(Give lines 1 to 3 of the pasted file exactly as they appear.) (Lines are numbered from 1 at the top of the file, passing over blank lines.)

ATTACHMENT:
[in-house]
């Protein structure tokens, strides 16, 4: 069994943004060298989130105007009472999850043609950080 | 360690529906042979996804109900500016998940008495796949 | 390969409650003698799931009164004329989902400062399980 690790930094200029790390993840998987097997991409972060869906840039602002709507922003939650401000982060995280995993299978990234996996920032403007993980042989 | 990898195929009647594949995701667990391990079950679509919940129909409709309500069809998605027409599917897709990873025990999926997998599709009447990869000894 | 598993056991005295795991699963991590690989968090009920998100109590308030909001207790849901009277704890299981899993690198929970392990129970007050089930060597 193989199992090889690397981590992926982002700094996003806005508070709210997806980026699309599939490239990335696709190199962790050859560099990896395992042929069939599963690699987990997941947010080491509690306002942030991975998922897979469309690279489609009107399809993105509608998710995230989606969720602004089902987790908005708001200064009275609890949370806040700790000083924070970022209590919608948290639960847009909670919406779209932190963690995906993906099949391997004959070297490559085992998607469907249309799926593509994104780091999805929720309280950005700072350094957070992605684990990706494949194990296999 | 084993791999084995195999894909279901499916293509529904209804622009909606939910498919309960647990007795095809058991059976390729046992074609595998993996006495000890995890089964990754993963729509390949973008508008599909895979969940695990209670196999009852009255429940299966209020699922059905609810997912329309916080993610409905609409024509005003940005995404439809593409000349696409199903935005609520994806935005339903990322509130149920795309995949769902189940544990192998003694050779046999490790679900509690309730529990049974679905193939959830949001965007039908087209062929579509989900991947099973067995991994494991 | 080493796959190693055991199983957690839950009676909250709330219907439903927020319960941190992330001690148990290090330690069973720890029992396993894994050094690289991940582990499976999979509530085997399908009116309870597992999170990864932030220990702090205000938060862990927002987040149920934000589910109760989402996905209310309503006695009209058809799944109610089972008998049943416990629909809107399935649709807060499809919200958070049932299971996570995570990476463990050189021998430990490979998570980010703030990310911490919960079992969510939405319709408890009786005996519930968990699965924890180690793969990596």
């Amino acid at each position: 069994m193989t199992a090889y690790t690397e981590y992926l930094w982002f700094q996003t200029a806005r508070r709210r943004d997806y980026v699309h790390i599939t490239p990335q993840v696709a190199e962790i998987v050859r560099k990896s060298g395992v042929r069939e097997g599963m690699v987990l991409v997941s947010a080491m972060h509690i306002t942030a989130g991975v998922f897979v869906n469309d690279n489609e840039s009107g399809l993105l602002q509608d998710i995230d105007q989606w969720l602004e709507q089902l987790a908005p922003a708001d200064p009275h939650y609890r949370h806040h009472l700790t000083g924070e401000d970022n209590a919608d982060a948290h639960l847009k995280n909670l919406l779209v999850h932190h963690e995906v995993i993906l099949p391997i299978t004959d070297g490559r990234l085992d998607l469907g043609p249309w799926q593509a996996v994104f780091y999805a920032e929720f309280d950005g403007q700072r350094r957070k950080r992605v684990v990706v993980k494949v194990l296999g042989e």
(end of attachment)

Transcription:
[in-house]
């Protein structure tokens, strides 16, 4: 069994943004060298989130105007009472999850043609950080 | 360690529906042979996804109900500016998940008495796949 | 390969409650003698799931009164004329989902400062399980 690790930094200029790390993840998987097997991409972060869906840039602002709507922003939650401000982060995280995993299978990234996996920032403007993980042989 | 990898195929009647594949995701667990391990079950679509919940129909409709309500069809998605027409599917897709990873025990999926997998599709009447990869000894 | 598993056991005295795991699963991590690989968090009920998100109590308030909001207790849901009277704890299981899993690198929970392990129970007050089930060597 193989199992090889690397981590992926982002700094996003806005508070709210997806980026699309599939490239990335696709190199962790050859560099990896395992042929069939599963690699987990997941947010080491509690306002942030991975998922897979469309690279489609009107399809993105509608998710995230989606969720602004089902987790908005708001200064009275609890949370806040700790000083924070970022209590919608948290639960847009909670919406779209932190963690995906993906099949391997004959070297490559085992998607469907249309799926593509994104780091999805929720309280950005700072350094957070992605684990990706494949194990296999 | 084993791999084995195999894909279901499916293509529904209804622009909606939910498919309960647990007795095809058991059976390729046992074609595998993996006495000890995890089964990754993963729509390949973008508008599909895979969940695990209670196999009852009255429940299966209020699922059905609810997912329309916080993610409905609409024509005003940005995404439809593409000349696409199903935005609520994806935005339903990322509130149920795309995949769902189940544990192998003694050779046999490790679900509690309730529990049974679905193939959830949001965007039908087209062929579509989900991947099973067995991994494991 | 080493796959190693055991199983957690839950009676909250709330219907439903927020319960941190992330001690148990290090330690069973720890029992396993894994050094690289991940582990499976999979509530085997399908009116309870597992999170990864932030220990702090205000938060862990927002987040149920934000589910109760989402996905209310309503006695009209058809799944109610089972008998049943416990629909809107399935649709807060499809919200958070049932299971996570995570990476463990050189021998430990490979998570980010703030990310911490919960079992969510939405319709408890009786005996519930968990699965924890180690793969990596």
């Amino acid at each position: 069994m193989t199992a090889y690790t690397e981590y992926l930094w982002f700094q996003t200029a806005r508070r709210r943004d997806y980026v699309h790390i599939t490239p990335q993840v696709a190199e962790i998987v050859r560099k990896s060298g395992v042929r069939e097997g599963m690699v987990l991409v997941s947010a080491m972060h509690i306002t942030a989130g991975v998922f897979v869906n469309d690279n489609e840039s009107g399809l993105l602002q509608d998710i995230d105007q989606w969720l602004e709507q089902l987790a908005p922003a708001d200064p009275h939650y609890r949370h806040h009472l700790t000083g924070e401000d970022n209590a919608d982060a948290h639960l847009k995280n909670l919406l779209v999850h932190h963690e995906v995993i993906l099949p391997i299978t004959d070297g490559r990234l085992d998607l469907g043609p249309w799926q593509a996996v994104f780091y999805a920032e929720f309280d950005g403007q700072r350094r957070k950080r992605v684990v990706v993980k494949v194990l296999g042989e």